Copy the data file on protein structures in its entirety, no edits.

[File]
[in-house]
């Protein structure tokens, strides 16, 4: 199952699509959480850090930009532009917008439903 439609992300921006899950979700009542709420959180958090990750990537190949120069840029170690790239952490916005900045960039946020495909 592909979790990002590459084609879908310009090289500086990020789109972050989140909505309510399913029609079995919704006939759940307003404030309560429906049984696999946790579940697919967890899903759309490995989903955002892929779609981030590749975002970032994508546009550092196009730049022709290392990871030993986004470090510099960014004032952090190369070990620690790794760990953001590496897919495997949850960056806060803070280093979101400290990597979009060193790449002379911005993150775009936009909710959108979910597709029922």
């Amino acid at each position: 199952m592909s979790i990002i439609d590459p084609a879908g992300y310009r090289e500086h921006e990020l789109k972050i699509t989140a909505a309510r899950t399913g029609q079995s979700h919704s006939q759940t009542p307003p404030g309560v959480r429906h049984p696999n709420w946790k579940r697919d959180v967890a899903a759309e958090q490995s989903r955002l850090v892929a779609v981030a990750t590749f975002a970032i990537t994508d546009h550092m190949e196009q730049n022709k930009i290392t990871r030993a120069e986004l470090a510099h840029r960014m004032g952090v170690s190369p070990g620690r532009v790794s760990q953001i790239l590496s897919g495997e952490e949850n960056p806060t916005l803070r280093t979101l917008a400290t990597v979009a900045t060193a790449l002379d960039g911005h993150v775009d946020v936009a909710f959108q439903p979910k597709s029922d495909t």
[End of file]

[in-house]
């Protein structure tokens, strides 16, 4: 199952699509959480850090930009532009917008439903 439609992300921006899950979700009542709420959180958090990750990537190949120069840029170690790239952490916005900045960039946020495909 592909979790990002590459084609879908310009090289500086990020789109972050989140909505309510399913029609079995919704006939759940307003404030309560429906049984696999946790579940697919967890899903759309490995989903955002892929779609981030590749975002970032994508546009550092196009730049022709290392990871030993986004470090510099960014004032952090190369070990620690790794760990953001590496897919495997949850960056806060803070280093979101400290990597979009060193790449002379911005993150775009936009909710959108979910597709029922």
């Amino acid at each position: 199952m592909s979790i990002i439609d590459p084609a879908g992300y310009r090289e500086h921006e990020l789109k972050i699509t989140a909505a309510r899950t399913g029609q079995s979700h919704s006939q759940t009542p307003p404030g309560v959480r429906h049984p696999n709420w946790k579940r697919d959180v967890a899903a759309e958090q490995s989903r955002l850090v892929a779609v981030a990750t590749f975002a970032i990537t994508d546009h550092m190949e196009q730049n022709k930009i290392t990871r030993a120069e986004l470090a510099h840029r960014m004032g952090v170690s190369p070990g620690r532009v790794s760990q953001i790239l590496s897919g495997e952490e949850n960056p806060t916005l803070r280093t979101l917008a400290t990597v979009a900045t060193a790449l002379d960039g911005h993150v775009d946020v936009a909710f959108q439903p979910k597709s029922d495909t």